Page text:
Teapot of Kuraokami
Kuraokami Pot 2.jpg


Kuraokami (Shintoism); Japanese occupation of Attu and Kiska


Japanese teapot (Satsuma ware) featuring black dragon


Creates murderous Japanese dragon of ice and snow with accompanying blizzards.


See effects.


Containing water

Collected by

Arthur Nielsen and Diego Valverde







Date of Collection

January 28, 1999


Origin[edit | edit source]

In most Asian mythologies, dragons are water spirits associated with rainfall and bodies of water. Kuraokami, also known as Okami or Okami no kami, is a legendary Japanese dragon and Shinto deity of rain and snow. In Japanese mythology, after Izanami died from burns during the childbirth of the fire deity Kagu-tsuchi, Izanagi was enraged and killed his son. Kagutsuchi's blood or body created several other deities, including Kuraokami.

In Chinese mythology, the Black Tortoise or Turtle (which was actually more often depicted as a turtle entwined with a snake) is one of the Four Symbols of the Chinese constellation, and is known as Genbu in Japanese. It represents the north and the season of winter.

To protect the northern flank of the Japanese Empire during World War 2, Japanese troops invaded the Alaskan Aleutian islands and wrested control of Attu and Kiska; this was the first time the continental United States of America was invaded and occupied by a foreign power since the War of 1812. Although they had originally planned to withdraw from both islands before the onset of winter, the Japanese high command decided to hold them.

The few inhabitants and of Attu that survived the invasion were taken as prisoners of war, almost half of which died during imprisonment (though one, a local amateur radio operator and weather reporter, was killed almost immediately after the invasion). Attu was abandoned after Allied forces regained control of the island.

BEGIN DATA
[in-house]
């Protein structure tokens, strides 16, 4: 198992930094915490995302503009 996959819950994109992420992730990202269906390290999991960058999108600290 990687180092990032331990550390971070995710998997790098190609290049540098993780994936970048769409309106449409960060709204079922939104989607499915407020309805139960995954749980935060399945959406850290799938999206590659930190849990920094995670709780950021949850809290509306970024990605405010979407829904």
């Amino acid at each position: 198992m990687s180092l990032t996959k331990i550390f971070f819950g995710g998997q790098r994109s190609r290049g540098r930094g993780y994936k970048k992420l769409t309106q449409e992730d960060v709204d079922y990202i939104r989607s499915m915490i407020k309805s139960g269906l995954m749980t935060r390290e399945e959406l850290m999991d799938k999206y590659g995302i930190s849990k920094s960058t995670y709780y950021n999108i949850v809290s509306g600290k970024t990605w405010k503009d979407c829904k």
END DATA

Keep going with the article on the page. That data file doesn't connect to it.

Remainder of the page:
Kiska is a small island regularly subjected to fog and stormy weather. Allied air forces engaged in bombing campaigns that increased in severity as airfields closer to Kiska were built, and Japanese shipping was harried by naval forces. In August of 1943, Allied forces landed on Kiska island with the intent to reclaim it in Operation Cottage; unbeknownst to them, however, the Japanese had abandoned the island two weeks prior once it became clear it was no longer defensible. Thus, the Allied landings were unopposed. However, U.S. and Canadian forces mistook each other for enemies, and thus almost a hundred Allied lives were lost to friendly fire, booby traps, mines, bombs, and more; no Japanese lives were lost.

Many items were left behind by the Japanese, including a few disabled ships, the submarine pen, machine and antiaircraft guns, and a structure that served as officers' quarters (in which this teapot was found).

Effects[edit | edit source]

When water is poured into the teapot, it will rapidly begin to freeze rather than boil. If poured out through the spout, the water that emerges will immediately grow and transform into a Japanese dragon made of ice and snow, and the teapot will become attached to the end of its tail by the spout. While Japanese dragons are typically symbols of good luck and prosperity, this dragon is unlike its kin in that it possesses a profound murderous intent towards any living thing around it. 

This dragon, in addition to possessing preturnaturally sharp claws and teeth, is capable of breathing blasts of water, ice, and snow capable of flash freezing anything it touches and can induce hypothermia in minutes if not dealt with immediately. It is constantly surrounded by a perpetual blizzard of high winds, snow, hail, and rain that follows it wherever it goes and grows larger and more intense over time. Finally, as with most dragons, it is also capable of flight and can reach over 200 mph/300 mph.

Collection[edit | edit source]


Appearances[edit | edit source]

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